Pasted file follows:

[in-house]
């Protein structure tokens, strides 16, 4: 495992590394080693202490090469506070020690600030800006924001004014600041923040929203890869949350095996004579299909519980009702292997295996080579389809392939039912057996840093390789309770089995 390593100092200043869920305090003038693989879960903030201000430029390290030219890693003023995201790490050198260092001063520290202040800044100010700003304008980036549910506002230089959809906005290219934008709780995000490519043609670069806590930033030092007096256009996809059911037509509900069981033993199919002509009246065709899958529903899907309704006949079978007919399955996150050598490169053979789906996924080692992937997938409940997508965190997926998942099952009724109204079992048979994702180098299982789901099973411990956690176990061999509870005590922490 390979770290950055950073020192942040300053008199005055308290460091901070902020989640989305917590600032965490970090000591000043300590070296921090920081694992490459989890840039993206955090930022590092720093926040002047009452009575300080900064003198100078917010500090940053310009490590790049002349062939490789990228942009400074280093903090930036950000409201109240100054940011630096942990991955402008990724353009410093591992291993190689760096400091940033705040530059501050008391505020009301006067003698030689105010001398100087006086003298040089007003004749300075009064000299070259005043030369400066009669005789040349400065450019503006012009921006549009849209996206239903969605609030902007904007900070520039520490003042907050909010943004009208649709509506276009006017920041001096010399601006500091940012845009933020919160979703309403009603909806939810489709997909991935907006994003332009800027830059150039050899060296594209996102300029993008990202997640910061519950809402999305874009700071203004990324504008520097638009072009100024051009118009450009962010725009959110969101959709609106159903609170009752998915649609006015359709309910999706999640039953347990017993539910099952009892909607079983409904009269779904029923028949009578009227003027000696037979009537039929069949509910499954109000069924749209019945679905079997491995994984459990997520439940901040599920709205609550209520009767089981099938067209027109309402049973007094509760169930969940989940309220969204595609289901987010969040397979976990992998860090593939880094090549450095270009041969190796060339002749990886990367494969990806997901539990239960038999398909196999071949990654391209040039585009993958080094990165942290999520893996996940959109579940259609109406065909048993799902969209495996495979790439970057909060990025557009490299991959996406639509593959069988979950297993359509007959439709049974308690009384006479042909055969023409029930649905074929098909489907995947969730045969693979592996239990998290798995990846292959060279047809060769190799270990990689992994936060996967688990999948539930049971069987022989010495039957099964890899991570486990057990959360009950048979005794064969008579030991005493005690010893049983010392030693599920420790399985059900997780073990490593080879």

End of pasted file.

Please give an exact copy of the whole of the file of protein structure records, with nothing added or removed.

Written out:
[in-house]
């Protein structure tokens, strides 16, 4: 495992590394080693202490090469506070020690600030800006924001004014600041923040929203890869949350095996004579299909519980009702292997295996080579389809392939039912057996840093390789309770089995 390593100092200043869920305090003038693989879960903030201000430029390290030219890693003023995201790490050198260092001063520290202040800044100010700003304008980036549910506002230089959809906005290219934008709780995000490519043609670069806590930033030092007096256009996809059911037509509900069981033993199919002509009246065709899958529903899907309704006949079978007919399955996150050598490169053979789906996924080692992937997938409940997508965190997926998942099952009724109204079992048979994702180098299982789901099973411990956690176990061999509870005590922490 390979770290950055950073020192942040300053008199005055308290460091901070902020989640989305917590600032965490970090000591000043300590070296921090920081694992490459989890840039993206955090930022590092720093926040002047009452009575300080900064003198100078917010500090940053310009490590790049002349062939490789990228942009400074280093903090930036950000409201109240100054940011630096942990991955402008990724353009410093591992291993190689760096400091940033705040530059501050008391505020009301006067003698030689105010001398100087006086003298040089007003004749300075009064000299070259005043030369400066009669005789040349400065450019503006012009921006549009849209996206239903969605609030902007904007900070520039520490003042907050909010943004009208649709509506276009006017920041001096010399601006500091940012845009933020919160979703309403009603909806939810489709997909991935907006994003332009800027830059150039050899060296594209996102300029993008990202997640910061519950809402999305874009700071203004990324504008520097638009072009100024051009118009450009962010725009959110969101959709609106159903609170009752998915649609006015359709309910999706999640039953347990017993539910099952009892909607079983409904009269779904029923028949009578009227003027000696037979009537039929069949509910499954109000069924749209019945679905079997491995994984459990997520439940901040599920709205609550209520009767089981099938067209027109309402049973007094509760169930969940989940309220969204595609289901987010969040397979976990992998860090593939880094090549450095270009041969190796060339002749990886990367494969990806997901539990239960038999398909196999071949990654391209040039585009993958080094990165942290999520893996996940959109579940259609109406065909048993799902969209495996495979790439970057909060990025557009490299991959996406639509593959069988979950297993359509007959439709049974308690009384006479042909055969023409029930649905074929098909489907995947969730045969693979592996239990998290798995990846292959060279047809060769190799270990990689992994936060996967688990999948539930049971069987022989010495039957099964890899991570486990057990959360009950048979005794064969008579030991005493005690010893049983010392030693599920420790399985059900997780073990490593080879």